Mums and kids squatting in containers, tents and cars
TWEED Shire single mum families were being forced to squat in tents, shipping containers and their cars in unhygienic conditions because of the lack of affordable housing, a forum has heard.
The shortage of affordable housing was cited as the most serious social issue facing the Tweed Shire by local social community service workers at a NSW Council of Social Services Community (NCOSS) consultation session this week at The Family Centre in Tweed Heads South.
Thirteen local social service workers took part in the session which is seeking feedback from such workers across the state about poverty and disadvantage to help shape NSW Budget spending.
The Family Centre's executive director David Boutkan, who participated, said some of the solutions put forward to address housing pressures in a brain-storming session included giving councils the power to ensure affordable housing was included in major developments and more social housing.
John Lee from Tweed Heads-based homeless charity You Have a Friend said he knew of people who were living in tents, cars, storage sheds and doorways.
Other issues to emerge at the forum was a shortage in domestic violence support services, unemployment, cost of living pressures, health and transport.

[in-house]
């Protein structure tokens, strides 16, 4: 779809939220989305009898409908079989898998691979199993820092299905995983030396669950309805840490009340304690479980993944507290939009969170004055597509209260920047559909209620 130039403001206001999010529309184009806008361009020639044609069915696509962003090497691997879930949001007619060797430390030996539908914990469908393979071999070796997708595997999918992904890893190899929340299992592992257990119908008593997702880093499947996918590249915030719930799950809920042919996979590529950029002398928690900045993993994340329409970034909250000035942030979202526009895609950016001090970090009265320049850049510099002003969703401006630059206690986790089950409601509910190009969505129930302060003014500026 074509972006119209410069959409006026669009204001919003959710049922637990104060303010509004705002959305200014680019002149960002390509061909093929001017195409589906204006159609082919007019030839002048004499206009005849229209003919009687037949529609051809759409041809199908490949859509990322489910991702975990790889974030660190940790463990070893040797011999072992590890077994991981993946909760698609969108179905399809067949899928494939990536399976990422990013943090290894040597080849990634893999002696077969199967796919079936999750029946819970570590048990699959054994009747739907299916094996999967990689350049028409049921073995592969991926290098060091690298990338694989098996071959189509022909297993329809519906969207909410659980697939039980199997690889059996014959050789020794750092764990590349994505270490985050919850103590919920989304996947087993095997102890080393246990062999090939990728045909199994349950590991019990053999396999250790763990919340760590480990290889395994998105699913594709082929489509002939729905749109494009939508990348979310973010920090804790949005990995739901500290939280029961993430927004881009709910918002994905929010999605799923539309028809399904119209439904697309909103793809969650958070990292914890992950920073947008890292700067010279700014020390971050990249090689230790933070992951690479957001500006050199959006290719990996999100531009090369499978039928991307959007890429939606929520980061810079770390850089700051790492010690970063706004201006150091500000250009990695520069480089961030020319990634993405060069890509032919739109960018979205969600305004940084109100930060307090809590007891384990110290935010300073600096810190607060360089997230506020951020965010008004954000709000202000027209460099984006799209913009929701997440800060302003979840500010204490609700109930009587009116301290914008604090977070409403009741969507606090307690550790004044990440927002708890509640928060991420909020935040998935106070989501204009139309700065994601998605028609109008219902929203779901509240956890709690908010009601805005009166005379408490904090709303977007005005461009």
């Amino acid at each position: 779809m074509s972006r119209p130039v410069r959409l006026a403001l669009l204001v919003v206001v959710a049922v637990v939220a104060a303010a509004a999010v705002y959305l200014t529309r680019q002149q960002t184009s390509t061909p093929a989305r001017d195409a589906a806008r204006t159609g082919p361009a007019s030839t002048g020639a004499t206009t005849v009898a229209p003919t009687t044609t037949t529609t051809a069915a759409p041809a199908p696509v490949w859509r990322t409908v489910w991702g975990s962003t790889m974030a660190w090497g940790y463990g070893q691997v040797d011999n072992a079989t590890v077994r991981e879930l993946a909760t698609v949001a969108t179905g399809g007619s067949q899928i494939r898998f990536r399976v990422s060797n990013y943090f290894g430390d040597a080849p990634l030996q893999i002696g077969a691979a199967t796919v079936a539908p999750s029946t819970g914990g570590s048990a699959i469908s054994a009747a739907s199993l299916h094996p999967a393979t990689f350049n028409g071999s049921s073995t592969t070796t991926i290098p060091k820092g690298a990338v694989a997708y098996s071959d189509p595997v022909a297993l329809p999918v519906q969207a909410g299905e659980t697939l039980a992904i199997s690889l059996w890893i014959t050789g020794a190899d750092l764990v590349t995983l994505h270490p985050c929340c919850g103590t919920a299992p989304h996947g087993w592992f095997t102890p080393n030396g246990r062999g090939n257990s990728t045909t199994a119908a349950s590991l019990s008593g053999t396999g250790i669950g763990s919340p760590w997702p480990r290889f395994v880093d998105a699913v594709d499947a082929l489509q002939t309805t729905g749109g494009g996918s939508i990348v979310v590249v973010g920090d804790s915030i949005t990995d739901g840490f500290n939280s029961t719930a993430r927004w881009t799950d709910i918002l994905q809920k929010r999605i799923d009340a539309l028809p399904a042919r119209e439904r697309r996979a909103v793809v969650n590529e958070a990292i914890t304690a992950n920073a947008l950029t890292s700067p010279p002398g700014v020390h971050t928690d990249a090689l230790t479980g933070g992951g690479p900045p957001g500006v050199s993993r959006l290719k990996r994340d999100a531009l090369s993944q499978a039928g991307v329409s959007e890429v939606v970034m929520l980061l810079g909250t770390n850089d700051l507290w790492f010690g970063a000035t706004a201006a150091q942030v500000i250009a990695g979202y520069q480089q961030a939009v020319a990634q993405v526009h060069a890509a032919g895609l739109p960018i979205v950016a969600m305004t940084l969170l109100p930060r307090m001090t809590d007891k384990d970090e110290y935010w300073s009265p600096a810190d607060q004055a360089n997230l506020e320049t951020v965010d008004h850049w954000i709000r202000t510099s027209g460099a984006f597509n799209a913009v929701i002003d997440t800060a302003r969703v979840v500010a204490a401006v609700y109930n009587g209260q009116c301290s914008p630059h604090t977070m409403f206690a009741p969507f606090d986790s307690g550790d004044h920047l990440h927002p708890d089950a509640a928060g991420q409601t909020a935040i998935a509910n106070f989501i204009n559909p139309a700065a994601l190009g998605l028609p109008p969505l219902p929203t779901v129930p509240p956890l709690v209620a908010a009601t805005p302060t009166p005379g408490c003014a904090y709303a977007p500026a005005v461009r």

Some of those in attendance criticised the quality of the new centralised arrangements put in place by On Track Community Programs after the organisation cut the Tweed Valley Women's Service's (TVWS) domestic violence contract and took over the service.
The move away from face-to-face services offered by organisations like TVWS to a centralised hotline was criticised as fostering "efficiency not effectiveness".
Domestic violence victims were falling through the cracks because they did not fit On Track's criteria for assistance, it was claimed.
NCOSS campaign manager Mel Fernandez, who presided over the session, said they were hearing consistently that the centralisation of emergency relief services around the state was not working.
Ms Fernandez said the Social Innovation Council (SIC) was investigating giving more weight to local organisations with grassroots and specialist knowledge in the government tendering process for service delivery.
SIC is a partnership between the NSW Government and the Forum of Non-Government Agencies established to help foster innovation in the way human services are developed, delivered and measured.